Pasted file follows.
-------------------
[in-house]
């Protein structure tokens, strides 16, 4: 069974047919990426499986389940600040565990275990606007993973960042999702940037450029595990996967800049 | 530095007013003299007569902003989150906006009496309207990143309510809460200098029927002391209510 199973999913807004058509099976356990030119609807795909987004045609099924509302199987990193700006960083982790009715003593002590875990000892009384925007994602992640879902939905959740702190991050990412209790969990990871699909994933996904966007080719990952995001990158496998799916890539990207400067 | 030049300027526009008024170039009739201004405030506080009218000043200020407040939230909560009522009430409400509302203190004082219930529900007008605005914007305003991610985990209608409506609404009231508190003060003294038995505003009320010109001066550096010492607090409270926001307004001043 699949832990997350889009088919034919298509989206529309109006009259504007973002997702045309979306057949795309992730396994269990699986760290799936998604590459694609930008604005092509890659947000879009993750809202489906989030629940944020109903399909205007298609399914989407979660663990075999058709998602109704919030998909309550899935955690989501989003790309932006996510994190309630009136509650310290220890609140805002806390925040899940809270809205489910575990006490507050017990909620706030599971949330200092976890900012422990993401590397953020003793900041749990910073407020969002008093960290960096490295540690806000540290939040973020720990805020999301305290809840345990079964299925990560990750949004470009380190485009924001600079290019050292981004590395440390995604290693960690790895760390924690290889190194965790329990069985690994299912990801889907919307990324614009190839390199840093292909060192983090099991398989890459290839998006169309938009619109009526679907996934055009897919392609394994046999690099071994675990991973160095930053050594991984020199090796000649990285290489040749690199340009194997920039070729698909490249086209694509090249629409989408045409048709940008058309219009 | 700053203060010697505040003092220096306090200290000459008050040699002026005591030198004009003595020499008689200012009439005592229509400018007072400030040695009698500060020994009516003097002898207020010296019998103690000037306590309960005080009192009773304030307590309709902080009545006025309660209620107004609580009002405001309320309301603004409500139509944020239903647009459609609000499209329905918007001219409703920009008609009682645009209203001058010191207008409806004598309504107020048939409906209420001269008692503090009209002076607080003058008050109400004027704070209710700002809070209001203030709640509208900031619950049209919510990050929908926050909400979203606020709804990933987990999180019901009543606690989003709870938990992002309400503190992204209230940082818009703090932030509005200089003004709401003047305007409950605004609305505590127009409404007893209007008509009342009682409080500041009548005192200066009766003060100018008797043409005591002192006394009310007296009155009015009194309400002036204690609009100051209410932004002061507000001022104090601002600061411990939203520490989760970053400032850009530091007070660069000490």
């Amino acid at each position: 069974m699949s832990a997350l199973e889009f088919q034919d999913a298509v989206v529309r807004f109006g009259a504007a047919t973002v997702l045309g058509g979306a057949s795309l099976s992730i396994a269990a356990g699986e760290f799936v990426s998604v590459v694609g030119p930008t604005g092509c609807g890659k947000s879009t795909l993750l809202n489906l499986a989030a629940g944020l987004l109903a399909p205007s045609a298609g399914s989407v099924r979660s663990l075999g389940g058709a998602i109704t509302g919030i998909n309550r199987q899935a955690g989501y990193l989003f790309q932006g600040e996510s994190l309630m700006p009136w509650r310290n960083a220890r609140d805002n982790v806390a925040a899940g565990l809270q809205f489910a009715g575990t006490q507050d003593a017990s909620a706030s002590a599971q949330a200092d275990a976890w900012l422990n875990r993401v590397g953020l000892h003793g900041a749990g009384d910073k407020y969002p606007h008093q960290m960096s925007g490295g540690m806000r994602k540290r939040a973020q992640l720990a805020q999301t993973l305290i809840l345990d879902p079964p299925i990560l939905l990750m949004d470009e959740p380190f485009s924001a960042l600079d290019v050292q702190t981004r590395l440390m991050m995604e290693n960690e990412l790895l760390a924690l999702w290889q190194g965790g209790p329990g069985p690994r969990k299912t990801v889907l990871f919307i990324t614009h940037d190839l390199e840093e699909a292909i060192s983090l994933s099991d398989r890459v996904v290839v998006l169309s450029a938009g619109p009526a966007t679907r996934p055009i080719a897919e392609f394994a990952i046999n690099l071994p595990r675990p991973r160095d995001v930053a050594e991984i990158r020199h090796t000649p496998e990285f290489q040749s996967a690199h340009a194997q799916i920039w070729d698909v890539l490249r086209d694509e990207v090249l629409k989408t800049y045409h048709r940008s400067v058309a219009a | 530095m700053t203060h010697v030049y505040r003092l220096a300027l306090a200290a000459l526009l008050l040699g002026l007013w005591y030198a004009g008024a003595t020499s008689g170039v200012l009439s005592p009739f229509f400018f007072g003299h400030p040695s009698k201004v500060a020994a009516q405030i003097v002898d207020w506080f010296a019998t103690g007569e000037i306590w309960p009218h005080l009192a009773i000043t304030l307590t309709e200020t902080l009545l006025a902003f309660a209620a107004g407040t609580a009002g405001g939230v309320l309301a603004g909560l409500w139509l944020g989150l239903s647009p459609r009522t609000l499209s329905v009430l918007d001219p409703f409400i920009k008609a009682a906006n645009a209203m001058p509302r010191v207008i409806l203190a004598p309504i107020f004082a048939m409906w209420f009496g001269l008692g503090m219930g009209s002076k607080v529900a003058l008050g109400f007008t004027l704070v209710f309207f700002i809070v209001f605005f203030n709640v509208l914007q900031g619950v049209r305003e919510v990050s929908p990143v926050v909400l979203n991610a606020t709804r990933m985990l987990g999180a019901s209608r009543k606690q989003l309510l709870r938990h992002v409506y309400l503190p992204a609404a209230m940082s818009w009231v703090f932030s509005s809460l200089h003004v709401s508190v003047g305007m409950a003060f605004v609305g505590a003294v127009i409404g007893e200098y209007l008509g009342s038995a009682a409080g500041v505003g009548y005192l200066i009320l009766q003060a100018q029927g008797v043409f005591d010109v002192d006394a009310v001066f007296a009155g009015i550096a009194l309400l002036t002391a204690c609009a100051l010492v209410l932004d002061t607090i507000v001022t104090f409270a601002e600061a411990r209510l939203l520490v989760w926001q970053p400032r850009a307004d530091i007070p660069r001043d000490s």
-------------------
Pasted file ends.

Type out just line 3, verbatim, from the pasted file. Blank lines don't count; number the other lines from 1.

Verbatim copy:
């Amino acid at each position: 069974m699949s832990a997350l199973e889009f088919q034919d999913a298509v989206v529309r807004f109006g009259a504007a047919t973002v997702l045309g058509g979306a057949s795309l099976s992730i396994a269990a356990g699986e760290f799936v990426s998604v590459v694609g030119p930008t604005g092509c609807g890659k947000s879009t795909l993750l809202n489906l499986a989030a629940g944020l987004l109903a399909p205007s045609a298609g399914s989407v099924r979660s663990l075999g389940g058709a998602i109704t509302g919030i998909n309550r199987q899935a955690g989501y990193l989003f790309q932006g600040e996510s994190l309630m700006p009136w509650r310290n960083a220890r609140d805002n982790v806390a925040a899940g565990l809270q809205f489910a009715g575990t006490q507050d003593a017990s909620a706030s002590a599971q949330a200092d275990a976890w900012l422990n875990r993401v590397g953020l000892h003793g900041a749990g009384d910073k407020y969002p606007h008093q960290m960096s925007g490295g540690m806000r994602k540290r939040a973020q992640l720990a805020q999301t993973l305290i809840l345990d879902p079964p299925i990560l939905l990750m949004d470009e959740p380190f485009s924001a960042l600079d290019v050292q702190t981004r590395l440390m991050m995604e290693n960690e990412l790895l760390a924690l999702w290889q190194g965790g209790p329990g069985p690994r969990k299912t990801v889907l990871f919307i990324t614009h940037d190839l390199e840093e699909a292909i060192s983090l994933s099991d398989r890459v996904v290839v998006l169309s450029a938009g619109p009526a966007t679907r996934p055009i080719a897919e392609f394994a990952i046999n690099l071994p595990r675990p991973r160095d995001v930053a050594e991984i990158r020199h090796t000649p496998e990285f290489q040749s996967a690199h340009a194997q799916i920039w070729d698909v890539l490249r086209d694509e990207v090249l629409k989408t800049y045409h048709r940008s400067v058309a219009a | 530095m700053t203060h010697v030049y505040r003092l220096a300027l306090a200290a000459l526009l008050l040699g002026l007013w005591y030198a004009g008024a003595t020499s008689g170039v200012l009439s005592p009739f229509f400018f007072g003299h400030p040695s009698k201004v500060a020994a009516q405030i003097v002898d207020w506080f010296a019998t103690g007569e000037i306590w309960p009218h005080l009192a009773i000043t304030l307590t309709e200020t902080l009545l006025a902003f309660a209620a107004g407040t609580a009002g405001g939230v309320l309301a603004g909560l409500w139509l944020g989150l239903s647009p459609r009522t609000l499209s329905v009430l918007d001219p409703f409400i920009k008609a009682a906006n645009a209203m001058p509302r010191v207008i409806l203190a004598p309504i107020f004082a048939m409906w209420f009496g001269l008692g503090m219930g009209s002076k607080v529900a003058l008050g109400f007008t004027l704070v209710f309207f700002i809070v209001f605005f203030n709640v509208l914007q900031g619950v049209r305003e919510v990050s929908p990143v926050v909400l979203n991610a606020t709804r990933m985990l987990g999180a019901s209608r009543k606690q989003l309510l709870r938990h992002v409506y309400l503190p992204a609404a209230m940082s818009w009231v703090f932030s509005s809460l200089h003004v709401s508190v003047g305007m409950a003060f605004v609305g505590a003294v127009i409404g007893e200098y209007l008509g009342s038995a009682a409080g500041v505003g009548y005192l200066i009320l009766q003060a100018q029927g008797v043409f005591d010109v002192d006394a009310v001066f007296a009155g009015i550096a009194l309400l002036t002391a204690c609009a100051l010492v209410l932004d002061t607090i507000v001022t104090f409270a601002e600061a411990r209510l939203l520490v989760w926001q970053p400032r850009a307004d530091i007070p660069r001043d000490s």